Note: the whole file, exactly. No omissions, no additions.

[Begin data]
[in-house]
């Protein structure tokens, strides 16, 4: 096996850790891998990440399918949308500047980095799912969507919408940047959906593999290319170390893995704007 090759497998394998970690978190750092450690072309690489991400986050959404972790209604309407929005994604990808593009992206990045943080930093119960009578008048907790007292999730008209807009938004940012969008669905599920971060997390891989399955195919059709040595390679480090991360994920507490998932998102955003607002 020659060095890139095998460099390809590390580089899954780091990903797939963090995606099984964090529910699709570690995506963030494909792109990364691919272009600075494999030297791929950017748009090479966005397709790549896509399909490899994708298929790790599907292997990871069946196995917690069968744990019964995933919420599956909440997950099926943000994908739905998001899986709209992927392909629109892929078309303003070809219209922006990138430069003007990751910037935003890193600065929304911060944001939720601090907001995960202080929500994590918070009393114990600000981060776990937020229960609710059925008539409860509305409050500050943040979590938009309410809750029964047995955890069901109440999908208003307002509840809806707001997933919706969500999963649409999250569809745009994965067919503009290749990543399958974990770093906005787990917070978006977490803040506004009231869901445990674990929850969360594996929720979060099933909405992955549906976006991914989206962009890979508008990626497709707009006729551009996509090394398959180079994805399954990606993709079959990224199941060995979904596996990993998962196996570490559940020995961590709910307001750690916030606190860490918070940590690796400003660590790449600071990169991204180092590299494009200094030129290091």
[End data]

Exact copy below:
[in-house]
């Protein structure tokens, strides 16, 4: 096996850790891998990440399918949308500047980095799912969507919408940047959906593999290319170390893995704007 090759497998394998970690978190750092450690072309690489991400986050959404972790209604309407929005994604990808593009992206990045943080930093119960009578008048907790007292999730008209807009938004940012969008669905599920971060997390891989399955195919059709040595390679480090991360994920507490998932998102955003607002 020659060095890139095998460099390809590390580089899954780091990903797939963090995606099984964090529910699709570690995506963030494909792109990364691919272009600075494999030297791929950017748009090479966005397709790549896509399909490899994708298929790790599907292997990871069946196995917690069968744990019964995933919420599956909440997950099926943000994908739905998001899986709209992927392909629109892929078309303003070809219209922006990138430069003007990751910037935003890193600065929304911060944001939720601090907001995960202080929500994590918070009393114990600000981060776990937020229960609710059925008539409860509305409050500050943040979590938009309410809750029964047995955890069901109440999908208003307002509840809806707001997933919706969500999963649409999250569809745009994965067919503009290749990543399958974990770093906005787990917070978006977490803040506004009231869901445990674990929850969360594996929720979060099933909405992955549906976006991914989206962009890979508008990626497709707009006729551009996509090394398959180079994805399954990606993709079959990224199941060995979904596996990993998962196996570490559940020995961590709910307001750690916030606190860490918070940590690796400003660590790449600071990169991204180092590299494009200094030129290091």